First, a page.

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But then, an inconceivable tragedy: Viserion is killed, brought down by an icy javelin flung across the lake by the Night King. Worse yet, he’s resurrected as a soulless pawn of the diabolical Night King. Suddenly, the odds aren’t just even again, they’re worse than they ever were before—and that’s before Viserion’s new master compels him to bring down the Wall in episode seven.

What we said then

Our newbies recap of “Beyond The Wall” found the episode irritating and thrilling in equal measure. Despite questioning the wisdom of Tyrion’s plan to capture a wight and bring it back to Westeros, Ali Barthwell couldn’t help but get caught up in the moment when the ice dragon was revealed, calling it “so mind-blowingly dreadful that it hadn’t even occurred to me as a possibility” and praising the battle as a whole as “a full-on zombie movie with the bleakest cliffhanger in Game of Thrones history.” Our experts recapper Myles McNutt also thought Tyrion’s scheme was foolish—and he wasn’t too impressed with the battle, either, thanks to yet another close call for Jon Snow (who probably should have frozen to death long before he reached the Wall).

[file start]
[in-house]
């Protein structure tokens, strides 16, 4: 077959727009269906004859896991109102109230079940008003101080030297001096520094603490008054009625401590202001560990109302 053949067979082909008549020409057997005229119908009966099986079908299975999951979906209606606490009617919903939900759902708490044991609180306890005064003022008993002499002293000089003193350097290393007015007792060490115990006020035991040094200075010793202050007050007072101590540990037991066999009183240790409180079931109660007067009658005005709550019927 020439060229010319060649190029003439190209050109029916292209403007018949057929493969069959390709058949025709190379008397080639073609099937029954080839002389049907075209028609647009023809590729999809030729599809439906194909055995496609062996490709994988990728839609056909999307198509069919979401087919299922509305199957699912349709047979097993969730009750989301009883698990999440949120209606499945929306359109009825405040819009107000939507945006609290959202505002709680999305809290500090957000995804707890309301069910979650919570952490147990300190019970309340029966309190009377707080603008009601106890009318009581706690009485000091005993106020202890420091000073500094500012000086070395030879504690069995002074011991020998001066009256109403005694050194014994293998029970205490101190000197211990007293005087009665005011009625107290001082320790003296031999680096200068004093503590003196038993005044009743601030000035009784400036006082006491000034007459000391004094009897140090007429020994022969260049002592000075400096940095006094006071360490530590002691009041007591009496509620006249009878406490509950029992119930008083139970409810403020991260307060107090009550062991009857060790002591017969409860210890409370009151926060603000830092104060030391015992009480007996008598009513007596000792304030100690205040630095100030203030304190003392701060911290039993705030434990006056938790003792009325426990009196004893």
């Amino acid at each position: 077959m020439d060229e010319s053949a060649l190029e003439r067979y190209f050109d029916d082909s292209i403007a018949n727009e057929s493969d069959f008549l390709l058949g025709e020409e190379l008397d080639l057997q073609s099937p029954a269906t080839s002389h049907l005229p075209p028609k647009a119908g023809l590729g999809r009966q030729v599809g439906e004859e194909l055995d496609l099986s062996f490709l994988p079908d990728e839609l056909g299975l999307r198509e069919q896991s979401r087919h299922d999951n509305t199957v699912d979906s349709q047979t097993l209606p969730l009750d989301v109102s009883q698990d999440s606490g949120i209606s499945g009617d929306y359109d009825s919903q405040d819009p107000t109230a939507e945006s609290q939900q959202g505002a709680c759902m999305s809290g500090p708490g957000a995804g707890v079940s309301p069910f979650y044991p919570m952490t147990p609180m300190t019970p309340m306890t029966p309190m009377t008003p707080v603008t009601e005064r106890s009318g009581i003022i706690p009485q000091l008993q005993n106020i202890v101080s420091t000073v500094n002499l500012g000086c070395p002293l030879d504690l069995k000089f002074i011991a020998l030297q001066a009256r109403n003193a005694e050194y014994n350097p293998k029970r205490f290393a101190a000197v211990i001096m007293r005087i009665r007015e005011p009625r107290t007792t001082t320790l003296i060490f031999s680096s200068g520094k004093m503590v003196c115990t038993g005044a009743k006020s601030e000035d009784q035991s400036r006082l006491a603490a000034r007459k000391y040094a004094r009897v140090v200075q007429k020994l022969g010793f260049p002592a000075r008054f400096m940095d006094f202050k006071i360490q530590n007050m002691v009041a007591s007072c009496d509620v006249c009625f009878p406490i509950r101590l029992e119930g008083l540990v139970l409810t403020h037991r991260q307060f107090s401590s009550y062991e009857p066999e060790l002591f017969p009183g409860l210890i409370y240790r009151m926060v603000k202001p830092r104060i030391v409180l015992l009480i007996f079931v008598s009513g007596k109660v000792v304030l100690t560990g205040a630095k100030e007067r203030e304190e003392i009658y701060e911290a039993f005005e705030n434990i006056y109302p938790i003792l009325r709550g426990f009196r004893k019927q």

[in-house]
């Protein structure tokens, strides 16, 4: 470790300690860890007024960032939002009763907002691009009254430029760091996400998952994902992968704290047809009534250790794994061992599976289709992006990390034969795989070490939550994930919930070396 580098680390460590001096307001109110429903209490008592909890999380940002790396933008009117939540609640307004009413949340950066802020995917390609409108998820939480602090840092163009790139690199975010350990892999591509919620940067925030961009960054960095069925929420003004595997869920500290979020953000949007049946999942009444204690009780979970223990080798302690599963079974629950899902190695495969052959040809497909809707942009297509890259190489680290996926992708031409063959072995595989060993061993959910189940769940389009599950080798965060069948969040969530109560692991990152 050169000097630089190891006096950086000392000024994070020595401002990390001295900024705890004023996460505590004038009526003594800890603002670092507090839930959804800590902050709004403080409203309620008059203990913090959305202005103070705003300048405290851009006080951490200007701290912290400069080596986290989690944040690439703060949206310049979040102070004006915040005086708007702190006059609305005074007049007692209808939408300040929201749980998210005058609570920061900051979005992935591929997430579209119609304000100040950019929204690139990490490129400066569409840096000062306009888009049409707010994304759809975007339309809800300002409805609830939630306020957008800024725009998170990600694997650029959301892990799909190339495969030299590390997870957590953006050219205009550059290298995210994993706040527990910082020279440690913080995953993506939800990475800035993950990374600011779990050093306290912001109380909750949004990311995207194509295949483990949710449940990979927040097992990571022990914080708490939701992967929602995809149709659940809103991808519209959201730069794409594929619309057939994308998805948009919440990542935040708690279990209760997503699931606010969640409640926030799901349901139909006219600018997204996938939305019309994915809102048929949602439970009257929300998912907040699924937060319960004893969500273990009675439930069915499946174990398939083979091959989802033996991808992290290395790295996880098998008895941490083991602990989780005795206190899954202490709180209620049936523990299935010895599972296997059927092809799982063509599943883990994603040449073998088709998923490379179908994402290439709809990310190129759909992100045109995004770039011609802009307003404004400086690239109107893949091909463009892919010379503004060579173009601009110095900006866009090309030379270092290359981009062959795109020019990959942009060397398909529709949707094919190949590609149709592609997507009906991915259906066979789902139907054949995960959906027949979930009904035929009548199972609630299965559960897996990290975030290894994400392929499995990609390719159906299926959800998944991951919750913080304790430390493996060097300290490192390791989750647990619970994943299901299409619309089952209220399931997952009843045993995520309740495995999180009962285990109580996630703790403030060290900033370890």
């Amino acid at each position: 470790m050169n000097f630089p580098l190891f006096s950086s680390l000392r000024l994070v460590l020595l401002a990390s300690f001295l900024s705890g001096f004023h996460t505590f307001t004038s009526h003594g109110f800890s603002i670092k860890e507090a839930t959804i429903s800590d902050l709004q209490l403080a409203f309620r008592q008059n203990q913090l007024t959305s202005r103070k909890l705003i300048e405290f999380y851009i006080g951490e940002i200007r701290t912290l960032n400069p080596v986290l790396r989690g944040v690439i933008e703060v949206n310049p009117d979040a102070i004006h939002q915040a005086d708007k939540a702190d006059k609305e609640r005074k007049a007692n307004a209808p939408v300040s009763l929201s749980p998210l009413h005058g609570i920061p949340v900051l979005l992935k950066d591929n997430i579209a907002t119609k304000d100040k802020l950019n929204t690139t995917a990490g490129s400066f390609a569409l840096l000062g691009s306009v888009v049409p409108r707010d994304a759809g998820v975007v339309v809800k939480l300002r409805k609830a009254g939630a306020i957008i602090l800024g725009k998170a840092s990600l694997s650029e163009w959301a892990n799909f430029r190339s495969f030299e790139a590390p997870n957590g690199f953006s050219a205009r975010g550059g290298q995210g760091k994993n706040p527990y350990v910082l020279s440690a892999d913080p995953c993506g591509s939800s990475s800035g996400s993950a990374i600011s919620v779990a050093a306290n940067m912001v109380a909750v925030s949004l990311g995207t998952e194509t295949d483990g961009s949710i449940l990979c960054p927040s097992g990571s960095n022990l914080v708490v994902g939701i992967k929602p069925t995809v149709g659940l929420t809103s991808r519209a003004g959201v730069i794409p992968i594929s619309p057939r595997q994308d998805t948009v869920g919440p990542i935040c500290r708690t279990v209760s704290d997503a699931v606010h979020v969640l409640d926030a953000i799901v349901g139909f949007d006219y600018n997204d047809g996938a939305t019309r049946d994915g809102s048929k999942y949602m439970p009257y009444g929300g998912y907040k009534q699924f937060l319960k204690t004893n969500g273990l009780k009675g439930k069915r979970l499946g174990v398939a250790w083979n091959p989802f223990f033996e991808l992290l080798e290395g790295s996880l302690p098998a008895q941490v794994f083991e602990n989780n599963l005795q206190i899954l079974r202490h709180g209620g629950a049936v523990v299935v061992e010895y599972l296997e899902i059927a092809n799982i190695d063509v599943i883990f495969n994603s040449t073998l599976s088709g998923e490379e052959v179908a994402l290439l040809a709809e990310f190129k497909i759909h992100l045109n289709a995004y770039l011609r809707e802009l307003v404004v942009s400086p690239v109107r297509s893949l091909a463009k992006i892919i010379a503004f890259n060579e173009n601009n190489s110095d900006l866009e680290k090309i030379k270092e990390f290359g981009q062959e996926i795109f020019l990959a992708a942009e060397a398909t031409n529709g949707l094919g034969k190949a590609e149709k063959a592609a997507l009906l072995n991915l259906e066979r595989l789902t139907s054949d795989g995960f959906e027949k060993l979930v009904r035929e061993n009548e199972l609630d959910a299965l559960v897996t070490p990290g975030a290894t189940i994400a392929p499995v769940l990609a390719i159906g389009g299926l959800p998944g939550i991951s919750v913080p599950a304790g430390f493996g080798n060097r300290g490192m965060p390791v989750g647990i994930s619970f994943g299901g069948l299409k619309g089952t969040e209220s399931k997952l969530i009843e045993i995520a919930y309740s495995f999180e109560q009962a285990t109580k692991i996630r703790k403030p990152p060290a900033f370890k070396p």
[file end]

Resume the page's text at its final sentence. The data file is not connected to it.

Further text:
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Elsewhere in the episode

Pansexual ginger icon Tormund Giantsbane confides in the Hound about his crush on Brienne of Tarth; Sansa and Arya’s bickering gets personal; Tyrion and Daenerys discuss men, murder, and estate planning; Sansa sends Brienne to King’s Landing in her place; Sansa discovers Arya’s stash of latex Halloween masks; Uncle Benjen returns in the nick of time to save Jon Snow from dying, again; Jon Snow bends the knee.

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Previously: “Tell Cersei. I want her to know it was me.”